Today's Career/Workplace section of the paper advocates a bit of workerbee brow-nosing. Not the annoying kind but the fine-line kind, wherein you document your successes, make your boss look good, hunker down uncomplainingly and work like mad.

Which is kind of sad. There are so many talented workers, who prefer nothing more than to stay below the radar, quietly going about their work whilst letting the bafoons and blowhards sing their own so-called praises. And likewise, there are so many hard workers in this country who exemplify hard work ethics and could teach the rest of us a thing or two about the guts and glory of contributing to a team and living the foundational values this country was built upon.

Speaking of which, I want to weigh in on the inauguration. I confess I got teary-eyed when they announced Obama was officially President whilst still sitting in his folding chair staring off into oblivion in those handful of minutes leading up to taking his botched oath (I so love failed performative utterances, especially an oath of office - let the mistakes be made upfront).Beyond the symbolism and the firsts and foremosts of the day (ie. shift in political ideology from fear to hope, first black President, first true pop-culture, greatest political orator in quite some time) ~ I have this inkling - a dancing in my bones, if you will - that the ushering in of Obamasignals much more than a mere partisan and color spectrum shift.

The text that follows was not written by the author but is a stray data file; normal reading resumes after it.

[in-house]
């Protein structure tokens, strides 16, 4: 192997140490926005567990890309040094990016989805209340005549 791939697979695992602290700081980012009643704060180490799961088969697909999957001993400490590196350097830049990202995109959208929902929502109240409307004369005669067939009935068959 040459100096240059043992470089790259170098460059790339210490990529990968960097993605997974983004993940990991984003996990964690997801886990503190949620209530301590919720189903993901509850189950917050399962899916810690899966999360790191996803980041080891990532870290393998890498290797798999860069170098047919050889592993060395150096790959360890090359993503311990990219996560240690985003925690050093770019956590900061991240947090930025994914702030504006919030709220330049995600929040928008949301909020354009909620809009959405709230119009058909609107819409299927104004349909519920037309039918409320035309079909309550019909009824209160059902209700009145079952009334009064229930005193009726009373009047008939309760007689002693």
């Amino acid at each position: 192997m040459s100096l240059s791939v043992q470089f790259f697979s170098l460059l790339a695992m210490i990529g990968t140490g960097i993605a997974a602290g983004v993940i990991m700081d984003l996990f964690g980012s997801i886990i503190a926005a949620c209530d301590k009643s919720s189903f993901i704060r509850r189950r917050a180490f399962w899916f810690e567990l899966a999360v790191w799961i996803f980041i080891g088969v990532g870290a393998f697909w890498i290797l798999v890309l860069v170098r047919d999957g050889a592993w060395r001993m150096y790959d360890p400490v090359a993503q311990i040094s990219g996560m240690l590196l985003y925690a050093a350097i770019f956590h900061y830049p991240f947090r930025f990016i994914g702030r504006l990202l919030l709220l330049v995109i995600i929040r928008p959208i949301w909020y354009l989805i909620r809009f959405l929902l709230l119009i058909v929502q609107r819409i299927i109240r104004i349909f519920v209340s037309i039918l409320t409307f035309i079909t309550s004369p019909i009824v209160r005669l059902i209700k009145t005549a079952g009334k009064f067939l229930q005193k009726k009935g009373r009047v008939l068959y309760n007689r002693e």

When I hear of Obama's insistence that the arts have been too long neglected in this nation, and of the grassroots (well OK, Quincy Jones) movement afoot to appoint a Secretary of the Arts) or when I hear Obama speak these words - my heart sings with an excitement that we might well be on the cusp of a new cultural and creative renaissance in this nation, and indeed the world:

Our challenges may be new. The instruments with which we meet them may
be new. But those values upon which our success depends — hard workand honesty, courage and fair play, tolerance and curiosity, loyalty and patriotism — these things are old. These things are true. They have been the quiet force of
progress throughout our history. What is demanded then is a return to these
truths. What is required of us now is a new era of responsibility —a recognition, on the part of every American, that we have duties toourselves, our nation, and the world, duties that we do not grudgingly accept but rather seize gladly, firm in the knowledge that there is nothing so satisfying to the spirit, so defining of our character, than giving our all to a difficult task.

So while these may be the worst of times that recent history has brought us - economically, geo-politically and spiritually - they are also the best of times. I don't often (yeah, OK, never) steal pages from Celine Dion's songbooks, but I have to say, it does feel like a new day has dawned.

I looked back on a blog post from January 2007, when I offered up a little book review about a most-inspiring book I had just read - The Audacity of Hope - and it brings creative expression full-circle, somehow. In the crafting of that book, Obama new that he was launching the little engine that could dare to dream of one day soon becoming the next President of the United States of America.

Audacity is exactly what is needed. In said spirit, I have re-framed my 2009 theme that I blogged about earlier, from New Gold Dream to Truth or Dare: 2009 Holy Edition (Game On!).

I'm in the process of creating a number of Truth questions and Dare statements for myself that, in the course of the year, I will draw randomly from my Truth and Dare boxes each Monday morning. If I complete the tasks, I can choose another.